A new campaign is helping young Aboriginal and Torres Strait Islander peoples in Bundaberg reach out for mental health support.
Headspace's new 'Take a Step' program is being rolled out across the country as a way for Aboriginal and Torres Strait Islander peoples to recognise when they should seek out mental health support.
According to the Australian Institute of Health and Welfare, Aboriginal and Torres Strait Islander peoples aged 24 and under, are three times more likely than other young people to die by suicide.
Headspace Bundaberg's Dean Hyland says a few years ago, only three to four per cent of the local Aboriginal and Torres Strait Islander community would visit the centre, but that number is growing.
"We're over about 12 per cent now so we hope to increase that through this program to be able to provide that direct support to them," Mr Hyland says.
"Young people don't have to have a diagnosed mental illness to come into Headspace, it's really about coming in and just talking about some of the stresses they've got going."
The campaign is being run by Aboriginal and Torres Strait Islander peoples through television and radio advertisements, with print and online resources also available.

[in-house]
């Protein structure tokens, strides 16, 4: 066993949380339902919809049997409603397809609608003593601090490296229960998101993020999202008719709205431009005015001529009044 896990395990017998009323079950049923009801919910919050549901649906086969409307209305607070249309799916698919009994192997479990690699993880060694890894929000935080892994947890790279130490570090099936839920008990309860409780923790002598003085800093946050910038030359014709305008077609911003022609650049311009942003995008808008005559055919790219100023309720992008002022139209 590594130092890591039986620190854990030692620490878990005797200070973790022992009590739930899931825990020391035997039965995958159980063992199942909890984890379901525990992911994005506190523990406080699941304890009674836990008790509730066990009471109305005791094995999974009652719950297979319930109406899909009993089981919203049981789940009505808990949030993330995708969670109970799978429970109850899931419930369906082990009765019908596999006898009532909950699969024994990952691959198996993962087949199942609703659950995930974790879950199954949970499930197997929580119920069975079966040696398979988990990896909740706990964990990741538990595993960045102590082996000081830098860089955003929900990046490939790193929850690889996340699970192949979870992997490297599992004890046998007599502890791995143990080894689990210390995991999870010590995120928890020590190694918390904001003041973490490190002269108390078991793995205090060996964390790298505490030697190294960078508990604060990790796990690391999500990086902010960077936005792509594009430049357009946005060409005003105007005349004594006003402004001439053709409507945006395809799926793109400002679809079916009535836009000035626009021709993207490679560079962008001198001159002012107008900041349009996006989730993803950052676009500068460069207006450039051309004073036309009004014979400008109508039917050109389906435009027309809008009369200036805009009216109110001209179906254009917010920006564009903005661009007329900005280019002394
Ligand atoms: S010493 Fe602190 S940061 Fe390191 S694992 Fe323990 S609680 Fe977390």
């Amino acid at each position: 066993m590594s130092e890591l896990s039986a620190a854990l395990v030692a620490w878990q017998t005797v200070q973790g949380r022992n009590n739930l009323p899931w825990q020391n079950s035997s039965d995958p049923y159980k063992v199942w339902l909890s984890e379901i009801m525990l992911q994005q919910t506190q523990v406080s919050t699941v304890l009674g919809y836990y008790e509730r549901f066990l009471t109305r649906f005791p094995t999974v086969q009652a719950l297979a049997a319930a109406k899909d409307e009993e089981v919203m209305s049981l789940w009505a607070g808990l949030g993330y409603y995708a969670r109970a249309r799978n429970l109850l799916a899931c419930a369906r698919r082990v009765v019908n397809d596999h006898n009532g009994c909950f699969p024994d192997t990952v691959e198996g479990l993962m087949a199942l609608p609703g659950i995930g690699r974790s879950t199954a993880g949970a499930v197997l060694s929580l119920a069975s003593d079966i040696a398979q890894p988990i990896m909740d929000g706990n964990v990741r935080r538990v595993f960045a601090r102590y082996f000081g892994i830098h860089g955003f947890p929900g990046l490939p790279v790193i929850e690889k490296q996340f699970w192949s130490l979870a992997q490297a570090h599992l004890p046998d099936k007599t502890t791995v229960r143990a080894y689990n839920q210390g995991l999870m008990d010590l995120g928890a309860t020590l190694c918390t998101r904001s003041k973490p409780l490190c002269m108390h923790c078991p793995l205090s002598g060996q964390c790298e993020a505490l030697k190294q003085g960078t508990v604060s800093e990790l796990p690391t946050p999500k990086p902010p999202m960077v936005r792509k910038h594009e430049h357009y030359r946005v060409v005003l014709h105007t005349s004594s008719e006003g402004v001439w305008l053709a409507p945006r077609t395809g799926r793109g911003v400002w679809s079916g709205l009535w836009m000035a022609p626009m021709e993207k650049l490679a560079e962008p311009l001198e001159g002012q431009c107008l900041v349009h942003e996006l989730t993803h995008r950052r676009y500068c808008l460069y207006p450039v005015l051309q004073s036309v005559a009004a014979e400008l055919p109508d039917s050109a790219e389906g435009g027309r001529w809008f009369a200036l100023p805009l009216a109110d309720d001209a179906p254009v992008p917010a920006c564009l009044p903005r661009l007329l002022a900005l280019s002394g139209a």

Ngarrindjeri woman Nikia Bailey was part of the Headspace Wominjeka youth reference group, which helped to develop the 'Take a Step' program.
She says it will start important conversations and hopefully encourage more young people to seek help when they need it.
"I want people to understand how our Aboriginal and Torres Strait Islander cultures can empower us to take care of our social and emotional wellbeing.
"When I am having a hard time, my connections with other Aboriginal and Torres Strait Islander peoples help me understand that I am not alone. We have a shared experience and can support one another."
To learn more about the program visit headspace.org.au/takeastep.